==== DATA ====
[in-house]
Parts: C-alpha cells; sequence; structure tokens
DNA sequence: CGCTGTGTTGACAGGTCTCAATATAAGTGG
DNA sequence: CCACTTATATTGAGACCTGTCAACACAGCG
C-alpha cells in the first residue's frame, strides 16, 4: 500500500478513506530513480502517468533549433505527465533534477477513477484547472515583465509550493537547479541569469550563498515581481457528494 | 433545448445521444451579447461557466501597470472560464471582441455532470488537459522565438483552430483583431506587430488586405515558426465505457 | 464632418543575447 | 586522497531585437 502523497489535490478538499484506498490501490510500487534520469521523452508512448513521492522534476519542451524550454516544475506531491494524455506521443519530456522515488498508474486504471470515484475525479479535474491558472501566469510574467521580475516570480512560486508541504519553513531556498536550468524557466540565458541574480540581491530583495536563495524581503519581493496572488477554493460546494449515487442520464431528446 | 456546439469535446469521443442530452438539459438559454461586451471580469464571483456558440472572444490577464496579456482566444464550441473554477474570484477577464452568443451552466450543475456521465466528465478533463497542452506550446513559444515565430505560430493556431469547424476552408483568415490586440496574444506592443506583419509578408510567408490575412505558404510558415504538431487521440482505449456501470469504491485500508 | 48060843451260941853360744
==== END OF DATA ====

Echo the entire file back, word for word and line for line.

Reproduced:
[in-house]
Parts: C-alpha cells; sequence; structure tokens
DNA sequence: CGCTGTGTTGACAGGTCTCAATATAAGTGG
DNA sequence: CCACTTATATTGAGACCTGTCAACACAGCG
C-alpha cells in the first residue's frame, strides 16, 4: 500500500478513506530513480502517468533549433505527465533534477477513477484547472515583465509550493537547479541569469550563498515581481457528494 | 433545448445521444451579447461557466501597470472560464471582441455532470488537459522565438483552430483583431506587430488586405515558426465505457 | 464632418543575447 | 586522497531585437 502523497489535490478538499484506498490501490510500487534520469521523452508512448513521492522534476519542451524550454516544475506531491494524455506521443519530456522515488498508474486504471470515484475525479479535474491558472501566469510574467521580475516570480512560486508541504519553513531556498536550468524557466540565458541574480540581491530583495536563495524581503519581493496572488477554493460546494449515487442520464431528446 | 456546439469535446469521443442530452438539459438559454461586451471580469464571483456558440472572444490577464496579456482566444464550441473554477474570484477577464452568443451552466450543475456521465466528465478533463497542452506550446513559444515565430505560430493556431469547424476552408483568415490586440496574444506592443506583419509578408510567408490575412505558404510558415504538431487521440482505449456501470469504491485500508 | 48060843451260941853360744